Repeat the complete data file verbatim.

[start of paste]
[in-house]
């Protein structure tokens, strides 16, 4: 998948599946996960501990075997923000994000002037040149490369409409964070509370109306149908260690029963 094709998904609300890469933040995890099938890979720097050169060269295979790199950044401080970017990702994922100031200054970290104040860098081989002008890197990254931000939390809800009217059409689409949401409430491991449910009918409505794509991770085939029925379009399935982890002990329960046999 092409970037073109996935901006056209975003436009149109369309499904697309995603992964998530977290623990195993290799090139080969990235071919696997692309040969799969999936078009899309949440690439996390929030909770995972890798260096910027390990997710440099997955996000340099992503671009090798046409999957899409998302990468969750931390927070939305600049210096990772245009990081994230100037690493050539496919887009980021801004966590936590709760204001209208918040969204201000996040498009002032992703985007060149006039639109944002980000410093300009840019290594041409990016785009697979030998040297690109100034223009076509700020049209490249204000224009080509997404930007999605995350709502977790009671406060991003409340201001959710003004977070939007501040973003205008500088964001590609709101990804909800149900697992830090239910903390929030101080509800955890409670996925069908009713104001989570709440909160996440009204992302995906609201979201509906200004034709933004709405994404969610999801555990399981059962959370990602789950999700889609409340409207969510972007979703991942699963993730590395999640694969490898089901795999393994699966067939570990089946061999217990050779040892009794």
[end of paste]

[in-house]
């Protein structure tokens, strides 16, 4: 998948599946996960501990075997923000994000002037040149490369409409964070509370109306149908260690029963 094709998904609300890469933040995890099938890979720097050169060269295979790199950044401080970017990702994922100031200054970290104040860098081989002008890197990254931000939390809800009217059409689409949401409430491991449910009918409505794509991770085939029925379009399935982890002990329960046999 092409970037073109996935901006056209975003436009149109369309499904697309995603992964998530977290623990195993290799090139080969990235071919696997692309040969799969999936078009899309949440690439996390929030909770995972890798260096910027390990997710440099997955996000340099992503671009090798046409999957899409998302990468969750931390927070939305600049210096990772245009990081994230100037690493050539496919887009980021801004966590936590709760204001209208918040969204201000996040498009002032992703985007060149006039639109944002980000410093300009840019290594041409990016785009697979030998040297690109100034223009076509700020049209490249204000224009080509997404930007999605995350709502977790009671406060991003409340201001959710003004977070939007501040973003205008500088964001590609709101990804909800149900697992830090239910903390929030101080509800955890409670996925069908009713104001989570709440909160996440009204992302995906609201979201509906200004034709933004709405994404969610999801555990399981059962959370990602789950999700889609409340409207969510972007979703991942699963993730590395999640694969490898089901795999393994699966067939570990089946061999217990050779040892009794």